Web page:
Sunday, 19 October 2014

Job and Bartimaeus: relationships of mutuality between God and humans

This morning I joined Greyfriars Kirk for worship for the second time. This community feels like it has the potential to be home, alongside The Gathering. It may be early to make such a claim, but the feeling is what the feeling is. But this post is not about finding home with any particular faith community. It is about biblical stories and, not surprisingly, mutuality.

The biblical stories we heard in gathered worship this morning were from the conclusion to Job's story of remaining faithful to God in the midst of terrible suffering, and the encounter Jesus has with Bartemaeus, who is blind.

As Richard was leading our reflecting on the stories, it began to occur to me that both stories are examples of human mutuality with God. It's a section of the essay on mutuality I am due to hand in to my supervisor tomorrow that has been feeling a little unfinished. So it was probably bubbling away in my subconscious, ready for the link to be made.


I am wondering if we see the mutuality of God with humans in God's making Godself vulnerable by inviting Job to partner with God in the preserving of God's name?
Do you know the story? Ha Satan - the accuser (also called Satan in English) challenges God that even the most faithful of followers will forsake God, if put to a harsh enough test. God allows Satan / the accuser to put Job to the test. He can take anything and everything, except Job's life. And take everything he does - property, livestock, wealth, sons and daughters, health - it's all taken from Job.

God allows God's good name to be put in the hands of Job, a faithful 'righteous' (following the Way of God) man. It is a risk. Seeking mutuality is risky.* It may not be embraced by the one to whom one extends the gift of trust and self. This contrasts to relationships of reciprocity like those of patron and client in the Greco-Roman world, which have an expectation almost legalistic in nature that in giving a gift (of money or property) one will receive something in return. God offers the gift of participation in God's name through the faithfulness of Job with hope (not expectation) that Job will accept the invitation and enter into the mutual vulnerability that will strengthen them both through the fulfilling of wellbeing for each.

Job does embrace this invitation into mutual wellbeing. Job does not forsake God, but remains faithful in a way that has been - as Richard observed this morning - misinterpreted as passivity. But no, he is, rather, steadfast, strong, faithful to God, though he does not understand what God is doing, though he feels that God is far away.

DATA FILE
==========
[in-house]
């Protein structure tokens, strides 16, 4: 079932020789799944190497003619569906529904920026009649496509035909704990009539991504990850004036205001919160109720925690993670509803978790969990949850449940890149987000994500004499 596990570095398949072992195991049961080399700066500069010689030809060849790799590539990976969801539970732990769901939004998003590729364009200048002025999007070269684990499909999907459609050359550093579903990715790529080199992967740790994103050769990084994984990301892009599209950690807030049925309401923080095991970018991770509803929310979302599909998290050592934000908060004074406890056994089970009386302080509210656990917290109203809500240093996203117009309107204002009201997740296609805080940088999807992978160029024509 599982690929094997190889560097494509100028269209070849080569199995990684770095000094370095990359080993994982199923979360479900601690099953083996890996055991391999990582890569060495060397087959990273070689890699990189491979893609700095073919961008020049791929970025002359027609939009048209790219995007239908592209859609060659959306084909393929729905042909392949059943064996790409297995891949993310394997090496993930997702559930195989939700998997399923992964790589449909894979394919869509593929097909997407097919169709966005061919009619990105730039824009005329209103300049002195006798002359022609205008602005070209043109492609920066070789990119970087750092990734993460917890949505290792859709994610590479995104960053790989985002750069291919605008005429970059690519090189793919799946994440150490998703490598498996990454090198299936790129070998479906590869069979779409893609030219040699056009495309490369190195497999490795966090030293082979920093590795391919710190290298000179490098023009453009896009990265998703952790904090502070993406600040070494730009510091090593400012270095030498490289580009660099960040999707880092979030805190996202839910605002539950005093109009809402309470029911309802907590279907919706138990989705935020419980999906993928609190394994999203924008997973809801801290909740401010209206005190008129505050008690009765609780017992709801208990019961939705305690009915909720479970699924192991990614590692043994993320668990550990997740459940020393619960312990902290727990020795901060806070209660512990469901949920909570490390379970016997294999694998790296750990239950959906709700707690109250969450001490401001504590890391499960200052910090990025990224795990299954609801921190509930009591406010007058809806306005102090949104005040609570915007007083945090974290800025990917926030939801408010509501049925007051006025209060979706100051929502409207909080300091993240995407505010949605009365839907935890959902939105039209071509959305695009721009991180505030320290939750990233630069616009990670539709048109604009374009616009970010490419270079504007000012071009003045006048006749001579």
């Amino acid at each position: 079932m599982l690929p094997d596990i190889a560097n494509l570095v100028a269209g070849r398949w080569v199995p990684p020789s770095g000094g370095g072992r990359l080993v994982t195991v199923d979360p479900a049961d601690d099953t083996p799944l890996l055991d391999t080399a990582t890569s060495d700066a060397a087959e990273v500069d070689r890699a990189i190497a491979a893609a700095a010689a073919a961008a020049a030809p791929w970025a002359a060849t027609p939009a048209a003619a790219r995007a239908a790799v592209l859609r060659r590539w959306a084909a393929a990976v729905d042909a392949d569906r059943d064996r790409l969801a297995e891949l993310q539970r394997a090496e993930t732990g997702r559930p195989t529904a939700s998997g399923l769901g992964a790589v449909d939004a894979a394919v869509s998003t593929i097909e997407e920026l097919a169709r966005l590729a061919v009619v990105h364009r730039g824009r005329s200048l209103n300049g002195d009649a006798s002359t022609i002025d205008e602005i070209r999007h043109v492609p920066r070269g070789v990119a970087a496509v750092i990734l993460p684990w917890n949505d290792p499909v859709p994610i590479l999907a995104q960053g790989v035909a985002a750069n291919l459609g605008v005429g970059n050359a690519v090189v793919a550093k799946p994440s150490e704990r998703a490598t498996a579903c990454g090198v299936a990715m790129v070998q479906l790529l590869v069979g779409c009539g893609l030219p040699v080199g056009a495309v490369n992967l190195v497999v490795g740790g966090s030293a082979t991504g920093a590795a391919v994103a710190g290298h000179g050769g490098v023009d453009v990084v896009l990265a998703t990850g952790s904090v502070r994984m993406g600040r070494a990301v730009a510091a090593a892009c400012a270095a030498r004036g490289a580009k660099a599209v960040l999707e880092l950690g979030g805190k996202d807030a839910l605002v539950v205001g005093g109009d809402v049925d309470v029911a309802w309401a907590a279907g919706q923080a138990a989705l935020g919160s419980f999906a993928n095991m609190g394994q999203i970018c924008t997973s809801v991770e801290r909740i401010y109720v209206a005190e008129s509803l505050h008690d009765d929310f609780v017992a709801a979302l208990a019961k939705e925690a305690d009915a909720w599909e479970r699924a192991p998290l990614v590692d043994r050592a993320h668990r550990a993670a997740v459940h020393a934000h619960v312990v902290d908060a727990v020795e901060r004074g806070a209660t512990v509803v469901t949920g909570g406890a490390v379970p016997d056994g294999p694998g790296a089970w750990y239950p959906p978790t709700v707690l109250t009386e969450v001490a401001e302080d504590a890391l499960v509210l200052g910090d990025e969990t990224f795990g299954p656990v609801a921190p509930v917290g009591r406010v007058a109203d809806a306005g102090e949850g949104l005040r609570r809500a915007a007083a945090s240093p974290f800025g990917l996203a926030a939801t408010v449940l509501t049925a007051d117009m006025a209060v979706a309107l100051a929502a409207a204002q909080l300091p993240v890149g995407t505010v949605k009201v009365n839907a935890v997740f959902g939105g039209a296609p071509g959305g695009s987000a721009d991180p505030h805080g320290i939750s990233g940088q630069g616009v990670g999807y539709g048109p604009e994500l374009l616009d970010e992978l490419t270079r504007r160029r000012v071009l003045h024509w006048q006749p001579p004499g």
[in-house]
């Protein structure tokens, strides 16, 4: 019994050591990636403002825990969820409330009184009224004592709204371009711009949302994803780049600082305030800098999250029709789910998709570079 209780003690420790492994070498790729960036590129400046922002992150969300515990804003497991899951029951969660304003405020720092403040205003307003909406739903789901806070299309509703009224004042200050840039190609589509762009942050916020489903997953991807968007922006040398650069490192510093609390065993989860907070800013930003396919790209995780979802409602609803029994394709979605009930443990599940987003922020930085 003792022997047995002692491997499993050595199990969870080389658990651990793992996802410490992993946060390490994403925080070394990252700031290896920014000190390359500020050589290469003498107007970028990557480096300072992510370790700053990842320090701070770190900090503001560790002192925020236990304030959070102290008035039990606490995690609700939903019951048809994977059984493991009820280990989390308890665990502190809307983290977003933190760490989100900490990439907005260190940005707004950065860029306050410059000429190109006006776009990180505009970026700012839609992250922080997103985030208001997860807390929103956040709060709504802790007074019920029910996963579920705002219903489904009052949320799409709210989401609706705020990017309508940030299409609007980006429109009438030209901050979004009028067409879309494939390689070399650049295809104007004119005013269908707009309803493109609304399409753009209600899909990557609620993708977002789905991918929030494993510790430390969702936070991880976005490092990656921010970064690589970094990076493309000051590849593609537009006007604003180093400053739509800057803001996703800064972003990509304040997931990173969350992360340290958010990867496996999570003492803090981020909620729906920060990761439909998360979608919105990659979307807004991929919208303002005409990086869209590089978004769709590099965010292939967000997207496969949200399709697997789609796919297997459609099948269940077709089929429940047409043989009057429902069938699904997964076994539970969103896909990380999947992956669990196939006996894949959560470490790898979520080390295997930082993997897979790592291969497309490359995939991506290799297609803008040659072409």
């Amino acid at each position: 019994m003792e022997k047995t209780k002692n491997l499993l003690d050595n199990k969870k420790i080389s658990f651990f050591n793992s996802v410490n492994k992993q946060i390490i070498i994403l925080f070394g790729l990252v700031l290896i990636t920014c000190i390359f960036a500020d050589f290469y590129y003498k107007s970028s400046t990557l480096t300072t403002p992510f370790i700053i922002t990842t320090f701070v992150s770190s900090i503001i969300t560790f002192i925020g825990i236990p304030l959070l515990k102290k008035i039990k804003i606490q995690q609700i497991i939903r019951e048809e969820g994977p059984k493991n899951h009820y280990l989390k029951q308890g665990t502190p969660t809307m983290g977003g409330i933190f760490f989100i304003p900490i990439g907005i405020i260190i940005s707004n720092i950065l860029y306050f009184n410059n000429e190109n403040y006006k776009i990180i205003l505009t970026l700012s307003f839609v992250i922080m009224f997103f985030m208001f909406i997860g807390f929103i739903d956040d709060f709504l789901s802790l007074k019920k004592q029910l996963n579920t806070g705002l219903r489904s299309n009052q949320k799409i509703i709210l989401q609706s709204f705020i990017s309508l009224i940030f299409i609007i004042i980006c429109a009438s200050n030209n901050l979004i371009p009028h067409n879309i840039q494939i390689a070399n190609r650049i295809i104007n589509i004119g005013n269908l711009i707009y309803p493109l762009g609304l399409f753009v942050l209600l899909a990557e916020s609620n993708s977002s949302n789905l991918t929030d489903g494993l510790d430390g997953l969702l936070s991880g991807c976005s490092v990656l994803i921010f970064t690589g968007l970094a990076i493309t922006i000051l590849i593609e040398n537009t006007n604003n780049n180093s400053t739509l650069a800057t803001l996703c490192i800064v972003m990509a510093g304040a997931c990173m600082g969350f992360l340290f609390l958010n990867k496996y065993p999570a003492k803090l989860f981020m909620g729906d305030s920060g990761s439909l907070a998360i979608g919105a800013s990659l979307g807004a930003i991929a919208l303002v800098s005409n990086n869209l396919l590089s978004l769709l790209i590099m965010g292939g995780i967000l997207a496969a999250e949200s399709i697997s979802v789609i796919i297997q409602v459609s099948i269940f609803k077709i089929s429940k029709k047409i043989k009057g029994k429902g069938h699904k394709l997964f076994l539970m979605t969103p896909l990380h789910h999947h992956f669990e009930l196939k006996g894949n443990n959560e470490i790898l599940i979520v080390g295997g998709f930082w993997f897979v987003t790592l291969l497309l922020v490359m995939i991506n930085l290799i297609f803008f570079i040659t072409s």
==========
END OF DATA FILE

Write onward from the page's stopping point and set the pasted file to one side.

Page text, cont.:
Putting himself first, Job might have turned his back on God because it wasn't working out so well for him (homeless, hungry and covered in sores). Job rather maintains his loyalty to God, because in relationships of true mutuality we seek the well-being of the other before our own. In relationships of true mutuality, as we see with God and Job, both benefit (Job has property and family and health again in the end), for the paradox is that in seeking the best for another we find the best of and for ourselves.


I am wondering, too, if we see mutuality between God and humans in the healing of Bartimaeus? The way Richard told the story this morning was in relation to a way of being that can see humans flaunting their wealth and power. Jesus, in response to Bartimaeus's cry - 'have mercy on me!' - doesn't say, oh, yes, I have the power to fix you, so fix you I will deign to do. Rather, Jesus says, what do you want from me? And in the act of healing, he acknowledges that Bartimaeus himself has been instrumental in attaining his wholeness - your faith has made you well. Jesus brings something to the relationship with humans in God's divine power to heal; Jesus makes space for the humans he meets to bring their (our) power to heal as well. Inviting our faith in, commitment to God and God's Way of Love, our fulness of being is enabled to complete God, who chooses to have fulness of being with us not apart from us.

God is constantly choosing to make Godself vulnerable for the sake of the other, us, humans and the whole creation.
When we make ourselves vulnerable for the sake of the other, and align ourselves to God, we honour the fulness of God's being.

God and humans are in a relationship of mutuality - God chooses to participate in this relationship, and so do we. But we need to make that choice much more than God does. And that's what makes mutuality, what makes love, so profound - the giving of oneself for the sake of the wellbeing of another, and finding there our own wellbeing as well.





*on taking risks and making oneself vulnerable, check out this contemporary story from Australia, told by my friend Steve

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